But regulators now point to a 2015 study showing that vaccination with one fifth of the traditional dose generated a robust immune-system response comparable to that of the full dose. About 94% of people receiving the smaller dose had adequate levels of virus-fighting antibodies, compared with 98% of those receiving the full dose, according to the study funded by the National Institutes of Health. According to the agency, the NIH plans an additional test of this technique over the next few months.

Vaccine manufacturers often make their shots in order to offer more protection. It’s possible that even a lower dose of vaccine could prove as effective.

But some experts and advocates warned there is little data to support the policy and worried it could backfire if it reduces the vaccine’s effectiveness.

” We are concerned about the lack of data on the dose and the administration methods. It could give people false confidence in their protection,” David Harvey, National Coalition of STD Directors stated.

Smaller doses require an injection that only penetrates the top of the skin. This is in contrast to the deeper layers between skin and muscles. This is a more rare technique and may be difficult to master for health professionals. It’s also associated with more side effects such as redness, itchiness and swelling.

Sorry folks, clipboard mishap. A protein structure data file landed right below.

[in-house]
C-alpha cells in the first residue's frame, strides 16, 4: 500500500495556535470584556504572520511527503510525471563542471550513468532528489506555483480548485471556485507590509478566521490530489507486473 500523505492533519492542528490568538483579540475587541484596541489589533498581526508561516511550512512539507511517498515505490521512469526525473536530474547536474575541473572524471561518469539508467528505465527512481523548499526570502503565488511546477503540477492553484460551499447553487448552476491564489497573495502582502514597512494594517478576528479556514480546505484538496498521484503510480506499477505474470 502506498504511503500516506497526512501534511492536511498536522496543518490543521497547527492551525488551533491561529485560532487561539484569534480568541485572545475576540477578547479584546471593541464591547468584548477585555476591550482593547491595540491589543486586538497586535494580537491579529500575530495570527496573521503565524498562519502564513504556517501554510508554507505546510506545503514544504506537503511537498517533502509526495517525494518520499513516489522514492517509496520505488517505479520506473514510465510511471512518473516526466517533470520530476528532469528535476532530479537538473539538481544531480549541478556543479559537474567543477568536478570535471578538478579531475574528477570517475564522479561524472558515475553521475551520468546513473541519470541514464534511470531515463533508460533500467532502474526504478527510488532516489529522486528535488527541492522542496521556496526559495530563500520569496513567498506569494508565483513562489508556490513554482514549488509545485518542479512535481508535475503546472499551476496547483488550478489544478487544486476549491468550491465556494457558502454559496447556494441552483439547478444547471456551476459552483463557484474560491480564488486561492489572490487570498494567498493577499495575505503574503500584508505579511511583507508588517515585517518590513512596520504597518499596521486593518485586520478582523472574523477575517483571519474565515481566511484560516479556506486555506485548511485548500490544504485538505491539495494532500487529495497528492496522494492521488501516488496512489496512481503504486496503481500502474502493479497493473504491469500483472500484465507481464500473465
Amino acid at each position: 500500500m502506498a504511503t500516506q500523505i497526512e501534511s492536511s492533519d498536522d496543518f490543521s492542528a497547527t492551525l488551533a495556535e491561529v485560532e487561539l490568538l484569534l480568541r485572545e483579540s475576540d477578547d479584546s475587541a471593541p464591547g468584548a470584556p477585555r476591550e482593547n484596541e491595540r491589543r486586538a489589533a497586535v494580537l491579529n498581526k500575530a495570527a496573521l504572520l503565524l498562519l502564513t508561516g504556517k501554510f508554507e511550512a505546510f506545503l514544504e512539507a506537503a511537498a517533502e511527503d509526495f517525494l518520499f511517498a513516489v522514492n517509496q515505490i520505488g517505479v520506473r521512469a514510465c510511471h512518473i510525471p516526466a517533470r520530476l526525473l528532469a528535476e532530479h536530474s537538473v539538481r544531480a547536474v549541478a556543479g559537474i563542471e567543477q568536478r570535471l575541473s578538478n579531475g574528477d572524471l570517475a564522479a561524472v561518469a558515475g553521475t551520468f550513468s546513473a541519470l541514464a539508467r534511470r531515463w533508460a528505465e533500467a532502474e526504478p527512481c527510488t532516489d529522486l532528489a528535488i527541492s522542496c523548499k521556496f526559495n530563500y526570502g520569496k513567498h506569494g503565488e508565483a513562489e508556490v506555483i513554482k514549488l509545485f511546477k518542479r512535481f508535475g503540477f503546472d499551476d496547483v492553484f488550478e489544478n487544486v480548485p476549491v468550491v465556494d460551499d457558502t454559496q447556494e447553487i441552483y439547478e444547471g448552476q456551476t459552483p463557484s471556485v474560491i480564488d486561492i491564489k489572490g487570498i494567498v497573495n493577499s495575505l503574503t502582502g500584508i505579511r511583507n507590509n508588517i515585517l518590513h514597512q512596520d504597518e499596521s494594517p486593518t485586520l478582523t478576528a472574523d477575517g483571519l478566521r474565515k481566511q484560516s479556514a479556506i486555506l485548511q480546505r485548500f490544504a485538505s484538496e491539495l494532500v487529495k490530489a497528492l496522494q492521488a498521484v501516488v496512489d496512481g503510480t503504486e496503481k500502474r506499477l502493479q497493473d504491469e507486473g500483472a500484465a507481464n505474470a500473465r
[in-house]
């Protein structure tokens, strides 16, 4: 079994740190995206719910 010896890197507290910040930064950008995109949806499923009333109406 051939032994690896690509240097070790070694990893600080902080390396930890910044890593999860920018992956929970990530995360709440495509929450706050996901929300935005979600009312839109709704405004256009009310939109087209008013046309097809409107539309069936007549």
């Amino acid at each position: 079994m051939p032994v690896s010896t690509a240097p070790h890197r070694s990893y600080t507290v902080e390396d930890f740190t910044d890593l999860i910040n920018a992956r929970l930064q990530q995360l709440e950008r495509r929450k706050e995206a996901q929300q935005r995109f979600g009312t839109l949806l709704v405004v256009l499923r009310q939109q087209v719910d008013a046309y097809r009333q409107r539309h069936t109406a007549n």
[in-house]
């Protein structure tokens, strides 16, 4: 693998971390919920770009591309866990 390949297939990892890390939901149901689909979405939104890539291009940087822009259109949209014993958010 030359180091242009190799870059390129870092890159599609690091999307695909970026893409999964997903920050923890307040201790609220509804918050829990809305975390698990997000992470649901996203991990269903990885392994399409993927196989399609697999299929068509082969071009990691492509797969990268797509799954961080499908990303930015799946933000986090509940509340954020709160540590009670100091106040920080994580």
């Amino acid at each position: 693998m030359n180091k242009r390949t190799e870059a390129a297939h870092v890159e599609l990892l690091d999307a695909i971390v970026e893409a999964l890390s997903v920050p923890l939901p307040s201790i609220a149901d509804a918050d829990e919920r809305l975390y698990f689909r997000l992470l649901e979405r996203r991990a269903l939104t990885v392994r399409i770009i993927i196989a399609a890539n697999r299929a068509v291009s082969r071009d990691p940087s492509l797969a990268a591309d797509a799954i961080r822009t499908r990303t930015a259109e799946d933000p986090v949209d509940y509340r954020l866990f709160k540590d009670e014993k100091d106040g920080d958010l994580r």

The shallower injection is thought to help stimulate the immune system because the skin contains numerous immunity cells that target outside invaders.

The Centers for Disease Control and Prevention stated that it would provide education materials and a wider awareness campaign for U.S. healthcare departments on this technique.

Rationing vaccine doses is common in Africa and other parts of the world with limited health resources. In recent years the World Health Organization has endorsed the approach to address outbreaks of yellow fever, polio and other diseases. This isn’t an unusual situation,” said Dr. William Moss, Johns Hopkins’ Vaccine Access Center. “It comes down to the public health decision-making: In the midst of an outbreak where you have insufficient supply, do you make this tradeoff?”